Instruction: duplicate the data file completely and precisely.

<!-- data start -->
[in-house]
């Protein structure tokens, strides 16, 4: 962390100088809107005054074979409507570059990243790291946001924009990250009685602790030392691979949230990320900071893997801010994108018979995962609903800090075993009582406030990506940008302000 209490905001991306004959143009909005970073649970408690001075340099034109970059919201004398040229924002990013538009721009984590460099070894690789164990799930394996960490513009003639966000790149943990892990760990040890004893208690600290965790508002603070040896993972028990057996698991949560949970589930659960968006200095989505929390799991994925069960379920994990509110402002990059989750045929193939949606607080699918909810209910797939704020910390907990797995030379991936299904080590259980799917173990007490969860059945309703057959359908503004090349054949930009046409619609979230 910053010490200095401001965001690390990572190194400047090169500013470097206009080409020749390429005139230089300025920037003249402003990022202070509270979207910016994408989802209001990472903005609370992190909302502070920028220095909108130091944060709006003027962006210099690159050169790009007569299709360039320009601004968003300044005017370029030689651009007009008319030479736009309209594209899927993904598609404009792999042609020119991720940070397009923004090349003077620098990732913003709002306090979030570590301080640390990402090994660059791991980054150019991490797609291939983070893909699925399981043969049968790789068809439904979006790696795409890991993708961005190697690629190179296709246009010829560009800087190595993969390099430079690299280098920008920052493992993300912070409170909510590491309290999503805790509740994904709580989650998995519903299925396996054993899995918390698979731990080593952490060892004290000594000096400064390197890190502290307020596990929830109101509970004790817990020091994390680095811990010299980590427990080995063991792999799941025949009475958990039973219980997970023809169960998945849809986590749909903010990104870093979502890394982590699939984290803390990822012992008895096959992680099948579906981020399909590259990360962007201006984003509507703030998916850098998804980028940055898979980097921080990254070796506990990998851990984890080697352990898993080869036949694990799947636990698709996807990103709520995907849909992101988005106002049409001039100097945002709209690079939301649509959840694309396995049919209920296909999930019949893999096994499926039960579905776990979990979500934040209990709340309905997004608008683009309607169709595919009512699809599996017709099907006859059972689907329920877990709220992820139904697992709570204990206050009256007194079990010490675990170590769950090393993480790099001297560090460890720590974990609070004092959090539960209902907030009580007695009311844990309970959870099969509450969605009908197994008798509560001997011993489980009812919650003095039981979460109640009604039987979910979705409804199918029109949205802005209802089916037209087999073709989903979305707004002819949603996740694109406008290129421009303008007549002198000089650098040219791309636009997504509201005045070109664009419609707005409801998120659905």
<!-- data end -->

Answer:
[in-house]
């Protein structure tokens, strides 16, 4: 962390100088809107005054074979409507570059990243790291946001924009990250009685602790030392691979949230990320900071893997801010994108018979995962609903800090075993009582406030990506940008302000 209490905001991306004959143009909005970073649970408690001075340099034109970059919201004398040229924002990013538009721009984590460099070894690789164990799930394996960490513009003639966000790149943990892990760990040890004893208690600290965790508002603070040896993972028990057996698991949560949970589930659960968006200095989505929390799991994925069960379920994990509110402002990059989750045929193939949606607080699918909810209910797939704020910390907990797995030379991936299904080590259980799917173990007490969860059945309703057959359908503004090349054949930009046409619609979230 910053010490200095401001965001690390990572190194400047090169500013470097206009080409020749390429005139230089300025920037003249402003990022202070509270979207910016994408989802209001990472903005609370992190909302502070920028220095909108130091944060709006003027962006210099690159050169790009007569299709360039320009601004968003300044005017370029030689651009007009008319030479736009309209594209899927993904598609404009792999042609020119991720940070397009923004090349003077620098990732913003709002306090979030570590301080640390990402090994660059791991980054150019991490797609291939983070893909699925399981043969049968790789068809439904979006790696795409890991993708961005190697690629190179296709246009010829560009800087190595993969390099430079690299280098920008920052493992993300912070409170909510590491309290999503805790509740994904709580989650998995519903299925396996054993899995918390698979731990080593952490060892004290000594000096400064390197890190502290307020596990929830109101509970004790817990020091994390680095811990010299980590427990080995063991792999799941025949009475958990039973219980997970023809169960998945849809986590749909903010990104870093979502890394982590699939984290803390990822012992008895096959992680099948579906981020399909590259990360962007201006984003509507703030998916850098998804980028940055898979980097921080990254070796506990990998851990984890080697352990898993080869036949694990799947636990698709996807990103709520995907849909992101988005106002049409001039100097945002709209690079939301649509959840694309396995049919209920296909999930019949893999096994499926039960579905776990979990979500934040209990709340309905997004608008683009309607169709595919009512699809599996017709099907006859059972689907329920877990709220992820139904697992709570204990206050009256007194079990010490675990170590769950090393993480790099001297560090460890720590974990609070004092959090539960209902907030009580007695009311844990309970959870099969509450969605009908197994008798509560001997011993489980009812919650003095039981979460109640009604039987979910979705409804199918029109949205802005209802089916037209087999073709989903979305707004002819949603996740694109406008290129421009303008007549002198000089650098040219791309636009997504509201005045070109664009419609707005409801998120659905």